|Publication number||US3712473 A|
|Publication date||Jan 23, 1973|
|Filing date||Mar 3, 1971|
|Priority date||Mar 3, 1971|
|Also published as||CA951250A, CA951250A1, DE2207202A1, DE2207202B2, DE2207202C3|
|Publication number||US 3712473 A, US 3712473A, US-A-3712473, US3712473 A, US3712473A|
|Original Assignee||Westinghouse Electric Corp|
|Export Citation||BiBTeX, EndNote, RefMan|
|Patent Citations (4), Referenced by (15), Classifications (9), Legal Events (4)|
|External Links: USPTO, USPTO Assignment, Espacenet|
0 7' I I 1 1 United States Patent 1191 1111 3,712,473 Ellenburg [4 1 Jan. 23, 1973 [s41 REVERSE OSMOSIS MODULE 3,610,418 10/1971 Calderwood ..210/490 x I t G P'  nven or pgorge W Ellenhurg, lttsburgh Pnmary Emmmerwprank A. p Jr.
Attorney-A. T. Stratton, E. P. Lyle and F. Cristiano,  Assignee: Westinghouse Electric Corporation, Jrl
Pittsburgh, Pa.  Filed: March 3, 1971  ABSTRACT v A reverse osmosis module is formed from a porous  Appl. No.: 120,587 sand bar having a plurality of tubular osmotic membranes disposed in longitudinal holes therein, and hav- 52 us. 01. 410/321, 210/342, 210/433, s f enveloping membrane embracing the Outer 210/496 peripheral surface of the bar, the ends of the bar being 51] Int. Cl. ....Q ..B0ld 31/00 sealed is Provided and is  Field of Search I 210/321 323 342 433 490 in communication with the porous bar to drain the 1 liquid which passes through the osmotic membrane, so
that when the bar is submerged in an influent pres- 1 surized liquid, the pressurized liquid applies outwardly  Reerences Cited directed forces to the tubular osmotic membrane and UNITED STATES PATENTS inwardly directed forces on the enveloping membrane and on the epoxy ends of the bar, thus subjecting the 3,544,358 12/1970 Manjikian.-. ..2l0/49 UX bar to compressive forces only 609,769 8/1898- Barr ..2l0/487 X 3,400,825 9/1968 Shippey ..2l0/433 X 5 Claims, 3 Drawing Figures PATENT-Bum 23 mm SHEET 1 0F 2 PATENTEDJAH 2 3 ms SHEET 2 BF 2 FIG. 3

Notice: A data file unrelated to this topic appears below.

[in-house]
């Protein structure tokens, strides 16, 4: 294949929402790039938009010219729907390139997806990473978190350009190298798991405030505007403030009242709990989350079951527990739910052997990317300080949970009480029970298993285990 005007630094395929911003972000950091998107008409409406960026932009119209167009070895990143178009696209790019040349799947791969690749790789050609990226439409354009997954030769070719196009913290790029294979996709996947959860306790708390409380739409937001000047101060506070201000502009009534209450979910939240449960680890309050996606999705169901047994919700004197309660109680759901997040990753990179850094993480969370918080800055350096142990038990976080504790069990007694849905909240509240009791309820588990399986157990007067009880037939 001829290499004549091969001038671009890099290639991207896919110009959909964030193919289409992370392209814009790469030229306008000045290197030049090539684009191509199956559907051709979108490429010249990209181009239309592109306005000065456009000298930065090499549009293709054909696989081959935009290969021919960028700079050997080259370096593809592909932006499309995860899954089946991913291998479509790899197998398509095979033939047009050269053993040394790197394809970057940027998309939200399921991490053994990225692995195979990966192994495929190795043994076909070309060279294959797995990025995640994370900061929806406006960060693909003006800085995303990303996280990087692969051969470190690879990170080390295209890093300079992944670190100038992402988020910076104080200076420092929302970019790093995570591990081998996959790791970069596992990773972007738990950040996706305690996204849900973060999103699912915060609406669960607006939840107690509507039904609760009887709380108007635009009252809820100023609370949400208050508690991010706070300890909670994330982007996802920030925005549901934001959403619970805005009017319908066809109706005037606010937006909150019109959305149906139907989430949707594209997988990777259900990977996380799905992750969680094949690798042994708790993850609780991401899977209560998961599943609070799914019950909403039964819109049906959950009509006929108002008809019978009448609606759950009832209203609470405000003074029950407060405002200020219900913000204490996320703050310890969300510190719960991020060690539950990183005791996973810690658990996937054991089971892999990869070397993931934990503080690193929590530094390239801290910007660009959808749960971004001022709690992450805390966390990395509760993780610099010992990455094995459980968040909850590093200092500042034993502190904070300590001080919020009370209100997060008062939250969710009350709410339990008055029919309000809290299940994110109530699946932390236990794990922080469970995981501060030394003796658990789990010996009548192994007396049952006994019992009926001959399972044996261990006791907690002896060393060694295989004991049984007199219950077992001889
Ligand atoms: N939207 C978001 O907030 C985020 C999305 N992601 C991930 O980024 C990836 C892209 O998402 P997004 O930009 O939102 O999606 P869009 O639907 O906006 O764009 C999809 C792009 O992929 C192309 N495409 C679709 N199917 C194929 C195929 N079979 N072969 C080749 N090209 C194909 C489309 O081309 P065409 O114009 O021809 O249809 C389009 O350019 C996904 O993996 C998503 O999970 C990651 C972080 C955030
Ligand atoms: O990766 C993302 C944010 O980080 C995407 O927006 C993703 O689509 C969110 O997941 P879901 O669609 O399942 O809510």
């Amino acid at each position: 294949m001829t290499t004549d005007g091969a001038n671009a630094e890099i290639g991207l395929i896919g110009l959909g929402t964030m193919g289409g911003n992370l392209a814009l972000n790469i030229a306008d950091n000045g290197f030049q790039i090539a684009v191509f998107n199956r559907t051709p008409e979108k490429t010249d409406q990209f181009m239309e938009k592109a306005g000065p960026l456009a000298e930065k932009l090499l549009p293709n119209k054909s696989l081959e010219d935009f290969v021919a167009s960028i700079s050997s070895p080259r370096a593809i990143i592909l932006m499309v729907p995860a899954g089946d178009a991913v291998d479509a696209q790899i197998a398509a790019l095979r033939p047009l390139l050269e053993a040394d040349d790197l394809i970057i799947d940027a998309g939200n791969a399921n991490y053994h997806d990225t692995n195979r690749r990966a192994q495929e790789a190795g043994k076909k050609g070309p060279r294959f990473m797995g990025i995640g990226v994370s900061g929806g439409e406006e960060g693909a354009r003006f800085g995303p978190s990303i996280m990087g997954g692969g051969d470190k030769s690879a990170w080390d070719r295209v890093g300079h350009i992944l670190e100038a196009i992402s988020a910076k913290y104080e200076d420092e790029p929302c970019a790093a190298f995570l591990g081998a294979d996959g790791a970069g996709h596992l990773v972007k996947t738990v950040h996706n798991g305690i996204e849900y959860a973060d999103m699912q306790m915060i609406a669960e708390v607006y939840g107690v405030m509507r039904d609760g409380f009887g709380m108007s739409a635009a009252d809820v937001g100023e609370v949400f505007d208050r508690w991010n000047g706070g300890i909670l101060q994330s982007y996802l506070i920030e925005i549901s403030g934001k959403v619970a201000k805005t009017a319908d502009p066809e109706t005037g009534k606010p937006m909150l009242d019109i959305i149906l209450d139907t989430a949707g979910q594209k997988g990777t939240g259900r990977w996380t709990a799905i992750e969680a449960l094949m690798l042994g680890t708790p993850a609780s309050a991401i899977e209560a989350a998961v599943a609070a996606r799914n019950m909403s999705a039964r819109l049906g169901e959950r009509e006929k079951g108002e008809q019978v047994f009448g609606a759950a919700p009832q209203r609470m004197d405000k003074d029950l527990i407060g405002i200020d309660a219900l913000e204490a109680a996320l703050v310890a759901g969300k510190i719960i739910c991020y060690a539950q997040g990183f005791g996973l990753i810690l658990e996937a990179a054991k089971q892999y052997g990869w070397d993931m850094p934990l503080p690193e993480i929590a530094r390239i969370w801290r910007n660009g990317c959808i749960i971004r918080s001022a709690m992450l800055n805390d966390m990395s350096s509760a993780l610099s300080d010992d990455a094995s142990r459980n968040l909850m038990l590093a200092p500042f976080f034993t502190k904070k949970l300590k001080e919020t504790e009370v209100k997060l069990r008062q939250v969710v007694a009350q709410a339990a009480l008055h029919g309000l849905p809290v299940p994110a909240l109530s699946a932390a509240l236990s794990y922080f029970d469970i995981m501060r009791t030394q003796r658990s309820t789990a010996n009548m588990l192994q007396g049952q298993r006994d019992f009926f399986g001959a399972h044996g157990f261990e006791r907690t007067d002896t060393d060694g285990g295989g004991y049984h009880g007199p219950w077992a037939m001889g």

1 REVERSE OSMOSIS MODULE BAC K GROUNDOF THE INVENTION brine, the solvent, water, which passes through the osmotic membrane, has sufficiently low concentration of dissolved solids to be potable. The .osmotic membranes are delicate and would rupture when subjected sure of the influent liquid. When the influent liquid is to the pressure differential necessary to produce the reverse osmotic flow through the membrane, if the membranes were not supported, generally, over their entire surface area. Thus, the support matrix must support the entire surface area of the membrane and yet allow the solvent to seep through the osmotic membranes. The osmotic membranes and supports are made in modular form to facilitate assembly of large units from a plurality of relatively small groups of osmoticmembranes as each membrane must undergo individual testing, for a single pin hole could render the product unsuitable for use.